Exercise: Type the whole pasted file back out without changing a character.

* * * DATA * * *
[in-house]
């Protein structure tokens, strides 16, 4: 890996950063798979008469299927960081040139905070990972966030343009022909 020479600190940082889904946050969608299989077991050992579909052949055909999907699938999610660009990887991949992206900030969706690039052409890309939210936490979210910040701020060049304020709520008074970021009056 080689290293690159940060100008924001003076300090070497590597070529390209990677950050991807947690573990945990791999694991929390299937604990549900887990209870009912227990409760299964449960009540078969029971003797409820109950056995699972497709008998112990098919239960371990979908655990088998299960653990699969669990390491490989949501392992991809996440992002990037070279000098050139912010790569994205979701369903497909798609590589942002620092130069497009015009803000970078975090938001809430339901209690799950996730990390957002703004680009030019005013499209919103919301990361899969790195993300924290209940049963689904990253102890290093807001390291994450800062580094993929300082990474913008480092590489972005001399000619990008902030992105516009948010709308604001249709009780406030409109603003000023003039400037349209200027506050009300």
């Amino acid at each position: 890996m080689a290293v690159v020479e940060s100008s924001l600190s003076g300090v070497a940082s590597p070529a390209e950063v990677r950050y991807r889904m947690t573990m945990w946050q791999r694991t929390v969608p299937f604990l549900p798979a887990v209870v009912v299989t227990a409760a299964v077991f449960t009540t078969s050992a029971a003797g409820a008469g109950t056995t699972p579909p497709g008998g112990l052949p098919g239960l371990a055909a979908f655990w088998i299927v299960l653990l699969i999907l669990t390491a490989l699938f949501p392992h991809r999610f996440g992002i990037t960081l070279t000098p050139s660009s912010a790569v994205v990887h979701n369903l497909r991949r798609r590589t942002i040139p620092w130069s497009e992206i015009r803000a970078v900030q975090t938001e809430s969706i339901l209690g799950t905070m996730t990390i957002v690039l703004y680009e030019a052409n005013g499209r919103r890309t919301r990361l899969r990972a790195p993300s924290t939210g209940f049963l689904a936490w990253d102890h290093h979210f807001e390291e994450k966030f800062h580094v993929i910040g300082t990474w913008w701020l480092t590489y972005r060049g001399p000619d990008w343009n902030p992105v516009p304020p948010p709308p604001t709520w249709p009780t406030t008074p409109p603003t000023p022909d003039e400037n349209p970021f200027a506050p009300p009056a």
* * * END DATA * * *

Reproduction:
[in-house]
């Protein structure tokens, strides 16, 4: 890996950063798979008469299927960081040139905070990972966030343009022909 020479600190940082889904946050969608299989077991050992579909052949055909999907699938999610660009990887991949992206900030969706690039052409890309939210936490979210910040701020060049304020709520008074970021009056 080689290293690159940060100008924001003076300090070497590597070529390209990677950050991807947690573990945990791999694991929390299937604990549900887990209870009912227990409760299964449960009540078969029971003797409820109950056995699972497709008998112990098919239960371990979908655990088998299960653990699969669990390491490989949501392992991809996440992002990037070279000098050139912010790569994205979701369903497909798609590589942002620092130069497009015009803000970078975090938001809430339901209690799950996730990390957002703004680009030019005013499209919103919301990361899969790195993300924290209940049963689904990253102890290093807001390291994450800062580094993929300082990474913008480092590489972005001399000619990008902030992105516009948010709308604001249709009780406030409109603003000023003039400037349209200027506050009300």
């Amino acid at each position: 890996m080689a290293v690159v020479e940060s100008s924001l600190s003076g300090v070497a940082s590597p070529a390209e950063v990677r950050y991807r889904m947690t573990m945990w946050q791999r694991t929390v969608p299937f604990l549900p798979a887990v209870v009912v299989t227990a409760a299964v077991f449960t009540t078969s050992a029971a003797g409820a008469g109950t056995t699972p579909p497709g008998g112990l052949p098919g239960l371990a055909a979908f655990w088998i299927v299960l653990l699969i999907l669990t390491a490989l699938f949501p392992h991809r999610f996440g992002i990037t960081l070279t000098p050139s660009s912010a790569v994205v990887h979701n369903l497909r991949r798609r590589t942002i040139p620092w130069s497009e992206i015009r803000a970078v900030q975090t938001e809430s969706i339901l209690g799950t905070m996730t990390i957002v690039l703004y680009e030019a052409n005013g499209r919103r890309t919301r990361l899969r990972a790195p993300s924290t939210g209940f049963l689904a936490w990253d102890h290093h979210f807001e390291e994450k966030f800062h580094v993929i910040g300082t990474w913008w701020l480092t590489y972005r060049g001399p000619d990008w343009n902030p992105v516009p304020p948010p709308p604001t709520w249709p009780t406030t008074p409109p603003t000023p022909d003039e400037n349209p970021f200027a506050p009300p009056a």